- “You can now lose weight with X new strategy”
The Last… You’ll Ever Need
A headline like this is most suitable for an e-commerce business because this format makes it easy for such businesses to slot in a product as the last thing their customers will ever need in their lifetime. this means there would be no need to buy again.
This headline template is especially effective when the product in question is an alternative to one that consumers have to buy on a regular basis, as it would come as a huge relief to them.
For instance, as with our example above, since you know that people have to buy pens every so often, then “The Last Pen You Will Ever Need,” will be a huge improvement!
But the question remains is how can this product achieve this? That is an interesting topic that you can use to hook the audience up.
You Won’t Believe…
This particular headline has been used as clickbait a countless number of times, that the slightest misuse could lead to the downfall of your entire curiosity campaign.
Headlines such as “You won’t believe this new hack!’ have been found to really annoy internet users because most of them turn out to be misleading. In order to use this headline type more effectively, you will have to make it a little more descriptive.
Here are some examples of how you can use this headline in the right way:
- “12 Facts About Volcanoes You Won’t Believe Are True”
- “30 Songs You Won’t Believe Are Not Autotuned”
- “You Won’t Believe This Cat’s Dance Moves”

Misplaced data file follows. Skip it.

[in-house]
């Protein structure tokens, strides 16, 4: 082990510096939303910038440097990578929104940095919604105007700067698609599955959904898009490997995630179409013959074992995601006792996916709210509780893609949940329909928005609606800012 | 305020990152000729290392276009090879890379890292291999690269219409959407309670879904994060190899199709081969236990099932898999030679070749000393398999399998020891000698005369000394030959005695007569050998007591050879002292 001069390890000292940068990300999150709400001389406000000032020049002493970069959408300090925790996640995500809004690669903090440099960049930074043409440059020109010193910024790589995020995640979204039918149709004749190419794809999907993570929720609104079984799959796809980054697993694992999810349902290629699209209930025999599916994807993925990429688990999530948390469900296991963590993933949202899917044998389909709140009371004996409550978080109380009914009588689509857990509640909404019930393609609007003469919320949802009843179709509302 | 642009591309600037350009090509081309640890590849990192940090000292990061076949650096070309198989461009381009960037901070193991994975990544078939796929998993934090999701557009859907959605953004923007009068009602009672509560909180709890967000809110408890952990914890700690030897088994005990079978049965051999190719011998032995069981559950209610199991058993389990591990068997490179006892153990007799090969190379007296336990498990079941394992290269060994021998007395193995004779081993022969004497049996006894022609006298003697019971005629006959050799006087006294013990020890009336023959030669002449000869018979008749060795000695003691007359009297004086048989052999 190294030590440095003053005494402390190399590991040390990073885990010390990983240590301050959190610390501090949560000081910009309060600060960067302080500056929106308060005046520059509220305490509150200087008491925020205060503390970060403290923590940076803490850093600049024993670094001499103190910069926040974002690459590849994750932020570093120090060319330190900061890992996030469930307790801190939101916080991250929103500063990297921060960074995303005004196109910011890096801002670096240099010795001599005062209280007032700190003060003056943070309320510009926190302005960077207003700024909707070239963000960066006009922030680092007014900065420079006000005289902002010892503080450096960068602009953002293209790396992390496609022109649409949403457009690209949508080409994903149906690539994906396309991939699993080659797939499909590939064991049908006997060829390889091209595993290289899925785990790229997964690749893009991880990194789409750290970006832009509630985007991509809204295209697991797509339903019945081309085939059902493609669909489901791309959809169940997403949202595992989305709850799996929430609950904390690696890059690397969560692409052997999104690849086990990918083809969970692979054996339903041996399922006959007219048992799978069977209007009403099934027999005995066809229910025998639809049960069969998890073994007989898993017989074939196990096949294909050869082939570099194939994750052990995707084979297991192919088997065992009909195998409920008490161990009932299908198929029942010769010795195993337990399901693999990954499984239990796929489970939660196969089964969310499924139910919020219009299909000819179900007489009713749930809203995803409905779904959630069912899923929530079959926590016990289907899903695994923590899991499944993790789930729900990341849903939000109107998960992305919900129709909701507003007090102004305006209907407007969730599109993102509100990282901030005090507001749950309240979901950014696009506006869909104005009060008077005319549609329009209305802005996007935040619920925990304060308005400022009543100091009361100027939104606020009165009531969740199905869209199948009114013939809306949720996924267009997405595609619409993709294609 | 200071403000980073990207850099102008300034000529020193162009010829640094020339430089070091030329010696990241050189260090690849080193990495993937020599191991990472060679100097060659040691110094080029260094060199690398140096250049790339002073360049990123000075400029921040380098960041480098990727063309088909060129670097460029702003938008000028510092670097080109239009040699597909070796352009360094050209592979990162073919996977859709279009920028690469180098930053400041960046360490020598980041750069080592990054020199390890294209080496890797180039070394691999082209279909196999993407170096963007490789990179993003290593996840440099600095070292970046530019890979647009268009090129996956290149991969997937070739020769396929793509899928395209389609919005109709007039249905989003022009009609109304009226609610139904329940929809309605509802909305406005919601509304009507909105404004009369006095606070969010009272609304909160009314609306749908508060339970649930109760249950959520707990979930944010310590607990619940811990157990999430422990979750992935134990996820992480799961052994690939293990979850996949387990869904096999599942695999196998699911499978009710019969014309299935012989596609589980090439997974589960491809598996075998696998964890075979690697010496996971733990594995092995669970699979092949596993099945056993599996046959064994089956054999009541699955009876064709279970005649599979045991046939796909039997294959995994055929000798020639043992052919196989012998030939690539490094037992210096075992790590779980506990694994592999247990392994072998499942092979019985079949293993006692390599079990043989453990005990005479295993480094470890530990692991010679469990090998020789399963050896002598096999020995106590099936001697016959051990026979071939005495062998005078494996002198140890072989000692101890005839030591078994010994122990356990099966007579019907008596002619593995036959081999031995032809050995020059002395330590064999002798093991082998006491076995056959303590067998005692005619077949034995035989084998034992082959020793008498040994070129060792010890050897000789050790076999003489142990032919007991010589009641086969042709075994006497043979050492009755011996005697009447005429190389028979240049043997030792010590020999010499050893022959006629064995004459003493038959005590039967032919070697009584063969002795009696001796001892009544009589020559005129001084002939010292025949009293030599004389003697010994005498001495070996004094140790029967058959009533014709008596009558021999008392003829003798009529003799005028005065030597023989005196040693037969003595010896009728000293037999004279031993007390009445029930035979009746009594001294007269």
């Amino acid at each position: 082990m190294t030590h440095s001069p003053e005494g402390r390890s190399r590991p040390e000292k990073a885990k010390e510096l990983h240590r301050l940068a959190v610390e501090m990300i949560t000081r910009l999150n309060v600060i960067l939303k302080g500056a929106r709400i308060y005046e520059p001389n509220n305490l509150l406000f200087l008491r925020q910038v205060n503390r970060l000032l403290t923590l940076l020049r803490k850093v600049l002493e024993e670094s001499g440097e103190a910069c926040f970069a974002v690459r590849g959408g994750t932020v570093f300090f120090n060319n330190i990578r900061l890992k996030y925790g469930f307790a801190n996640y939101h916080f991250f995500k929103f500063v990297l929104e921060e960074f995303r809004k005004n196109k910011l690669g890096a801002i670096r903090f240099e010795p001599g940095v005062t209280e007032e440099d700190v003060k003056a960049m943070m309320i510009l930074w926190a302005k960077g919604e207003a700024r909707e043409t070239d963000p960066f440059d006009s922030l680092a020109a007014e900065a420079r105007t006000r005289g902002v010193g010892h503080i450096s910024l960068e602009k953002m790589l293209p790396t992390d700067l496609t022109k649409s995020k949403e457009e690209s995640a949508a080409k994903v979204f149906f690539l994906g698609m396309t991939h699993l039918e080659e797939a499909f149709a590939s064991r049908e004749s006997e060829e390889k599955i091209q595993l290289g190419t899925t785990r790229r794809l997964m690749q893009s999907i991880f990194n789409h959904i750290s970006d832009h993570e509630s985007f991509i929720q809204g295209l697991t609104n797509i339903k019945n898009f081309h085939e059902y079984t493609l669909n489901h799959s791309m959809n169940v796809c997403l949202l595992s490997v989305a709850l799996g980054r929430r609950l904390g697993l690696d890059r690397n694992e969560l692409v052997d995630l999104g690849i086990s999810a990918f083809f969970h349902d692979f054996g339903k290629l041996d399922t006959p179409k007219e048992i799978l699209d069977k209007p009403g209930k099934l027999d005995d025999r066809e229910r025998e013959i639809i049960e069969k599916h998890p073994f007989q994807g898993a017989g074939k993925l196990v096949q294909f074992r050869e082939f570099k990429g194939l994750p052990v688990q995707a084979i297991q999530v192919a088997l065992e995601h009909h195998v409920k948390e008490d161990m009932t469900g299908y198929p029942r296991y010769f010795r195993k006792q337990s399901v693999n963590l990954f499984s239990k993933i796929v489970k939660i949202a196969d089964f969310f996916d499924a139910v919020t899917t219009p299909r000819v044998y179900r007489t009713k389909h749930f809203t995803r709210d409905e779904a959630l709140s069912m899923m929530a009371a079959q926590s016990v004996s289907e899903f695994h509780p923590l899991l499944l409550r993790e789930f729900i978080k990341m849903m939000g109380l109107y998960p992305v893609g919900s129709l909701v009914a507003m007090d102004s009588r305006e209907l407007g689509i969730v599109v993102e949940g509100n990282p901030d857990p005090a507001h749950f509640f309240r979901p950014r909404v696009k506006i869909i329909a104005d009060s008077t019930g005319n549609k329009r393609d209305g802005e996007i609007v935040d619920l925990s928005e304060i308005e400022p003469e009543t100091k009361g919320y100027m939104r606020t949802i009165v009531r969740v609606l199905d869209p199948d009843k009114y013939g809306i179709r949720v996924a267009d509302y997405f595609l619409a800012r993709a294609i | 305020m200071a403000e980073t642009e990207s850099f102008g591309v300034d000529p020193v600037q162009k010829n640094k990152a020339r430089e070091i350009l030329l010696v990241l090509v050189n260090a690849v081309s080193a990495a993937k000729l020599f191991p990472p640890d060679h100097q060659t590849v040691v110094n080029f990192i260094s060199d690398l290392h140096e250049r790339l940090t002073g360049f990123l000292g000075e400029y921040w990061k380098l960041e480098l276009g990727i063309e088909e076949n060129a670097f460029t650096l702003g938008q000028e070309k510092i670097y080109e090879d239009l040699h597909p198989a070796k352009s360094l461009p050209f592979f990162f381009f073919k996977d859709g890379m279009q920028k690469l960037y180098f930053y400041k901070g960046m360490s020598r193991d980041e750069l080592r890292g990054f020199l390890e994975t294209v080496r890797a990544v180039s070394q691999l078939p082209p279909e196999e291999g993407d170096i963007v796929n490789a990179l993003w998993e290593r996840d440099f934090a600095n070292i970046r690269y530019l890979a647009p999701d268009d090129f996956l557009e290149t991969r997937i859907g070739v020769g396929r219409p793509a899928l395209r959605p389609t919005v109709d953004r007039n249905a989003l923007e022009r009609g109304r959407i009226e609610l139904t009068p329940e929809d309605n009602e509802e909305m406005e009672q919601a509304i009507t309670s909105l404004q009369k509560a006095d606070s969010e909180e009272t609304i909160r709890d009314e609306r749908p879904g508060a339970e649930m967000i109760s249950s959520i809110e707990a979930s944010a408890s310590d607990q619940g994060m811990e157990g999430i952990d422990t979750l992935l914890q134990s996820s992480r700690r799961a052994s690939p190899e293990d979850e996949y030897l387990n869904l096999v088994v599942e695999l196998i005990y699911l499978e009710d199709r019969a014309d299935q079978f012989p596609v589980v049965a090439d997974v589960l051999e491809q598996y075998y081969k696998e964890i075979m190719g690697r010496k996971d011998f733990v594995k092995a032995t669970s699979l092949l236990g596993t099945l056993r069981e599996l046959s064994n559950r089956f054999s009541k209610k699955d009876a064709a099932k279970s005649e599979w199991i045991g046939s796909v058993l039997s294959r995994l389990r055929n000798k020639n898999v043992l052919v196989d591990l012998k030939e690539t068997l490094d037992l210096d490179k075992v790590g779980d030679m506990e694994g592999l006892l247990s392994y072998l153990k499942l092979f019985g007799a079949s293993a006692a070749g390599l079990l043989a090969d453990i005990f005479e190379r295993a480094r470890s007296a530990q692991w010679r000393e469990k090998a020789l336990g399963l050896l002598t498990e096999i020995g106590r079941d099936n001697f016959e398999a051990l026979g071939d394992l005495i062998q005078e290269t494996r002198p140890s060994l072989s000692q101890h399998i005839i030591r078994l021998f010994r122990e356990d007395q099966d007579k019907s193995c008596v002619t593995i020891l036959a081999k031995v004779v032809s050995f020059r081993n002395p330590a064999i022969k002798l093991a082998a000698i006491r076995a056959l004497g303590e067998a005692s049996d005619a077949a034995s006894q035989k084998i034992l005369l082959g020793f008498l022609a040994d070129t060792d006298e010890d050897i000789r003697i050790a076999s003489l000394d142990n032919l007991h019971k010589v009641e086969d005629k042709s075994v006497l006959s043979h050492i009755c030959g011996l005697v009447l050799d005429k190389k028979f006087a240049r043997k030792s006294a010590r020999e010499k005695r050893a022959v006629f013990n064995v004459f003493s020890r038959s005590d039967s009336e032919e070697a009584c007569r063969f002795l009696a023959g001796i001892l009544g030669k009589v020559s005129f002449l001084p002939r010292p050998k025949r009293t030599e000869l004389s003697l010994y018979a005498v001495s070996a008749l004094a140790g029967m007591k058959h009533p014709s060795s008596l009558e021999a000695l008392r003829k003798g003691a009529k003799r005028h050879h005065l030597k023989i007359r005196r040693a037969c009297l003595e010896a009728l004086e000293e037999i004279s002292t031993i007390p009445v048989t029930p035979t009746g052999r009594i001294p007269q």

- “Amazing Anomalies You Won’t Believe Exist”
Why You Should…
With this headline, you can directly tell your audience what you need them to do, along with a convincing reason why they should do it. This method works by giving them a useful tip while tempting them to keep on reading.
The following headlines tell the users what the content is about and, at the same time, leaves a mystery with the word ‘Why,’ which makes them want to click and learn more.
- “Why You Should Start Doing X”
- “Why You Should Stop Buying Y Product”
- “Why You Should Invest in Housing Property Now”
This kind of headline can be used to tap into your audience’s need-to-know characteristic. People already love original content, and so presenting a live content to your audience makes them feel like they are getting original and unrecycled information.
While this method on its own does not exactly tap into the curiosity of users, it can be used in conjunction with a copy that leverages the curiosity gap to produce the best results.